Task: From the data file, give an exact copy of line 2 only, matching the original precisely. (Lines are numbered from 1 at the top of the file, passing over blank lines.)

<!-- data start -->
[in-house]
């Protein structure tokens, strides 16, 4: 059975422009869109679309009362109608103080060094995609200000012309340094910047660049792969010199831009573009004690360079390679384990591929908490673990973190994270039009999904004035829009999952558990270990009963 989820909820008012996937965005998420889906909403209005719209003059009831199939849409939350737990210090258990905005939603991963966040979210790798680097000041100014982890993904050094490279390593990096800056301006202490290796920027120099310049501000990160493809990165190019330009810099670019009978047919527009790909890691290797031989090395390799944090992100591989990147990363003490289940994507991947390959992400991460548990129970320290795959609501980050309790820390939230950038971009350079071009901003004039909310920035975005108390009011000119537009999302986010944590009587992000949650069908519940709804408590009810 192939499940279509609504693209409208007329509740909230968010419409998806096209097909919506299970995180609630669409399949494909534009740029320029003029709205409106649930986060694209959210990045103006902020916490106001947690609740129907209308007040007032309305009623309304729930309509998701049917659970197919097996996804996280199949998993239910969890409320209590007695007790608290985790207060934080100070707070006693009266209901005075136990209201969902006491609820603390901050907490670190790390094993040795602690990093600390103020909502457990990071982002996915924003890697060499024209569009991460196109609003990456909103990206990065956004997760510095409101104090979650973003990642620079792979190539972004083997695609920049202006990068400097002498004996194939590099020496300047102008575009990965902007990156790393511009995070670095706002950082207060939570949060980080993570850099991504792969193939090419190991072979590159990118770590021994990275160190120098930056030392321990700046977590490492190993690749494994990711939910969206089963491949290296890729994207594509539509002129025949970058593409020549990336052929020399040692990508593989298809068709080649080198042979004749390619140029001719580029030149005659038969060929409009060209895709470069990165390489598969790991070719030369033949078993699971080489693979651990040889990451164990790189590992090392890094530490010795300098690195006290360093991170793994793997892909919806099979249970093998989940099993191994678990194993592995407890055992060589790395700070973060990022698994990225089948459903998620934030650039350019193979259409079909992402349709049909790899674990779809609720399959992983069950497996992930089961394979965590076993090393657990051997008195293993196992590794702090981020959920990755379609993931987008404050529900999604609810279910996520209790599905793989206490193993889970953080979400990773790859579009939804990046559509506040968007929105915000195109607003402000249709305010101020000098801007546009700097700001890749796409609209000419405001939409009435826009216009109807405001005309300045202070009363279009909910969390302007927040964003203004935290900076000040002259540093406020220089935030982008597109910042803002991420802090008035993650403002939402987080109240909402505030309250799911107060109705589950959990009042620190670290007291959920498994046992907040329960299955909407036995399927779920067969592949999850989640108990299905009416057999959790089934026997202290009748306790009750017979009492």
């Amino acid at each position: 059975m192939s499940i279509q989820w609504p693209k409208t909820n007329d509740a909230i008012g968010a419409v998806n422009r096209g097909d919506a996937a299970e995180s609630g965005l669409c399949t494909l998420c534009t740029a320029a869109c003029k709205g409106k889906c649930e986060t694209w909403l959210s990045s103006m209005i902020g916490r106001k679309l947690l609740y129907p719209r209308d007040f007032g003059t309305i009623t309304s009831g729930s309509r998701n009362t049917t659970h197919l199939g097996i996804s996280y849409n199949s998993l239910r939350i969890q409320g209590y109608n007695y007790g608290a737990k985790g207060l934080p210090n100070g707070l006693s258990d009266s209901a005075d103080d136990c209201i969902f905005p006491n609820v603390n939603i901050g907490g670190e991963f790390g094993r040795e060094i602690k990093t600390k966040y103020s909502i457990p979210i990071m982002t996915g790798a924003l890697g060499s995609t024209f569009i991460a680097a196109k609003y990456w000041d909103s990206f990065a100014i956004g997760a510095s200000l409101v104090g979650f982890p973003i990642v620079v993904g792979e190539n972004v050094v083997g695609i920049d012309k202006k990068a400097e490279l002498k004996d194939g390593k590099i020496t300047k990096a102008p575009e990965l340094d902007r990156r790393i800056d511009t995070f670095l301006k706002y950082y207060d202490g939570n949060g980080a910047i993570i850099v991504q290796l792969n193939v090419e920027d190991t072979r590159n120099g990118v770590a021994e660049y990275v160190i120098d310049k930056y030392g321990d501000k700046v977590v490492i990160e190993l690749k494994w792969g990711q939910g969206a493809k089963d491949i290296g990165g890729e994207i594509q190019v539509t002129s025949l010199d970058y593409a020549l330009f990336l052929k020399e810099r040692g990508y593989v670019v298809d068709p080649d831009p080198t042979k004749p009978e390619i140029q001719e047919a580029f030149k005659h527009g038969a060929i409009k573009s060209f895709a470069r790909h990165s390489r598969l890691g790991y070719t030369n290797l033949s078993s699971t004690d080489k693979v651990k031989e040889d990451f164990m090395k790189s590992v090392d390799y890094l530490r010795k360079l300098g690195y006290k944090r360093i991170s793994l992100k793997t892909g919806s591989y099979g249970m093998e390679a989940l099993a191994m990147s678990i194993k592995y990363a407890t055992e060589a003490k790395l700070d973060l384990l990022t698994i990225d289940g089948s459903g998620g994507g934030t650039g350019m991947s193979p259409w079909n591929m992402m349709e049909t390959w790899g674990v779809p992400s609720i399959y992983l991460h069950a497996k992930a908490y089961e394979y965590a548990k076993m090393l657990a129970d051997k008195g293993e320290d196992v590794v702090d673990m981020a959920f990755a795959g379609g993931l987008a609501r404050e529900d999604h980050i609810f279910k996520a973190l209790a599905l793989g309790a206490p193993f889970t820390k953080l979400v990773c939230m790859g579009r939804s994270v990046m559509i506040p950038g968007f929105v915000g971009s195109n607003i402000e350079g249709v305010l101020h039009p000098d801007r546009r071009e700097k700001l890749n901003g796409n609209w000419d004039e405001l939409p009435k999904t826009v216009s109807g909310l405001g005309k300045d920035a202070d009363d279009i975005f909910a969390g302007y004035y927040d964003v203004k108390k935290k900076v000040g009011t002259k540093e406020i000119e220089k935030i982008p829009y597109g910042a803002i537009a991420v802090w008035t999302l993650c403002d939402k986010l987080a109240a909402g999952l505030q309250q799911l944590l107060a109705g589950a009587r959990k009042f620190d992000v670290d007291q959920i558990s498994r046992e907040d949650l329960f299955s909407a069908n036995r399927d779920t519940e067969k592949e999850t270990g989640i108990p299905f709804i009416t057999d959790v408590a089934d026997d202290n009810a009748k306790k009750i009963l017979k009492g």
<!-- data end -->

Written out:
């Protein structure tokens, strides 16, 4: 059975422009869109679309009362109608103080060094995609200000012309340094910047660049792969010199831009573009004690360079390679384990591929908490673990973190994270039009999904004035829009999952558990270990009963 989820909820008012996937965005998420889906909403209005719209003059009831199939849409939350737990210090258990905005939603991963966040979210790798680097000041100014982890993904050094490279390593990096800056301006202490290796920027120099310049501000990160493809990165190019330009810099670019009978047919527009790909890691290797031989090395390799944090992100591989990147990363003490289940994507991947390959992400991460548990129970320290795959609501980050309790820390939230950038971009350079071009901003004039909310920035975005108390009011000119537009999302986010944590009587992000949650069908519940709804408590009810 192939499940279509609504693209409208007329509740909230968010419409998806096209097909919506299970995180609630669409399949494909534009740029320029003029709205409106649930986060694209959210990045103006902020916490106001947690609740129907209308007040007032309305009623309304729930309509998701049917659970197919097996996804996280199949998993239910969890409320209590007695007790608290985790207060934080100070707070006693009266209901005075136990209201969902006491609820603390901050907490670190790390094993040795602690990093600390103020909502457990990071982002996915924003890697060499024209569009991460196109609003990456909103990206990065956004997760510095409101104090979650973003990642620079792979190539972004083997695609920049202006990068400097002498004996194939590099020496300047102008575009990965902007990156790393511009995070670095706002950082207060939570949060980080993570850099991504792969193939090419190991072979590159990118770590021994990275160190120098930056030392321990700046977590490492190993690749494994990711939910969206089963491949290296890729994207594509539509002129025949970058593409020549990336052929020399040692990508593989298809068709080649080198042979004749390619140029001719580029030149005659038969060929409009060209895709470069990165390489598969790991070719030369033949078993699971080489693979651990040889990451164990790189590992090392890094530490010795300098690195006290360093991170793994793997892909919806099979249970093998989940099993191994678990194993592995407890055992060589790395700070973060990022698994990225089948459903998620934030650039350019193979259409079909992402349709049909790899674990779809609720399959992983069950497996992930089961394979965590076993090393657990051997008195293993196992590794702090981020959920990755379609993931987008404050529900999604609810279910996520209790599905793989206490193993889970953080979400990773790859579009939804990046559509506040968007929105915000195109607003402000249709305010101020000098801007546009700097700001890749796409609209000419405001939409009435826009216009109807405001005309300045202070009363279009909910969390302007927040964003203004935290900076000040002259540093406020220089935030982008597109910042803002991420802090008035993650403002939402987080109240909402505030309250799911107060109705589950959990009042620190670290007291959920498994046992907040329960299955909407036995399927779920067969592949999850989640108990299905009416057999959790089934026997202290009748306790009750017979009492």